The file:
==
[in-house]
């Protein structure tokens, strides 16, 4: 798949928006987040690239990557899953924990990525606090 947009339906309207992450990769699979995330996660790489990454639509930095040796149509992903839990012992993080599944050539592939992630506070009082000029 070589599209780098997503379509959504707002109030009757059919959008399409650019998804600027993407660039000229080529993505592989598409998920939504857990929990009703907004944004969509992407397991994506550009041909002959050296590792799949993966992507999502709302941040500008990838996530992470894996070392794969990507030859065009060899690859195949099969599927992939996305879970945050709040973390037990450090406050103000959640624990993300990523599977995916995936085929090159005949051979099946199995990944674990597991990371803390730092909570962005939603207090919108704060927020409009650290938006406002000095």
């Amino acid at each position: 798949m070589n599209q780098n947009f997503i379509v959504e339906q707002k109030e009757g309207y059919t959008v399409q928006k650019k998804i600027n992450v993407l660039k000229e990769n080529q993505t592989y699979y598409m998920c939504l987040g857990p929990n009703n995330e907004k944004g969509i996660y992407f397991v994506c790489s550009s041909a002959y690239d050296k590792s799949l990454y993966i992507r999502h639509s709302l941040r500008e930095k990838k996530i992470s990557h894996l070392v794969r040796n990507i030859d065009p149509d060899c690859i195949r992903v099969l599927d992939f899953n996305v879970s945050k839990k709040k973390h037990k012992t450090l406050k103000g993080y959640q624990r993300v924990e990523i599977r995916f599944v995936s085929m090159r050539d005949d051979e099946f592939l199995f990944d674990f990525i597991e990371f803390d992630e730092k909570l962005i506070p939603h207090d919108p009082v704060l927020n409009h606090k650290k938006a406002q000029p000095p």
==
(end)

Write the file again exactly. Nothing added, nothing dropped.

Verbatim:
[in-house]
């Protein structure tokens, strides 16, 4: 798949928006987040690239990557899953924990990525606090 947009339906309207992450990769699979995330996660790489990454639509930095040796149509992903839990012992993080599944050539592939992630506070009082000029 070589599209780098997503379509959504707002109030009757059919959008399409650019998804600027993407660039000229080529993505592989598409998920939504857990929990009703907004944004969509992407397991994506550009041909002959050296590792799949993966992507999502709302941040500008990838996530992470894996070392794969990507030859065009060899690859195949099969599927992939996305879970945050709040973390037990450090406050103000959640624990993300990523599977995916995936085929090159005949051979099946199995990944674990597991990371803390730092909570962005939603207090919108704060927020409009650290938006406002000095």
């Amino acid at each position: 798949m070589n599209q780098n947009f997503i379509v959504e339906q707002k109030e009757g309207y059919t959008v399409q928006k650019k998804i600027n992450v993407l660039k000229e990769n080529q993505t592989y699979y598409m998920c939504l987040g857990p929990n009703n995330e907004k944004g969509i996660y992407f397991v994506c790489s550009s041909a002959y690239d050296k590792s799949l990454y993966i992507r999502h639509s709302l941040r500008e930095k990838k996530i992470s990557h894996l070392v794969r040796n990507i030859d065009p149509d060899c690859i195949r992903v099969l599927d992939f899953n996305v879970s945050k839990k709040k973390h037990k012992t450090l406050k103000g993080y959640q624990r993300v924990e990523i599977r995916f599944v995936s085929m090159r050539d005949d051979e099946f592939l199995f990944d674990f990525i597991e990371f803390d992630e730092k909570l962005i506070p939603h207090d919108p009082v704060l927020n409009h606090k650290k938006a406002q000029p000095p």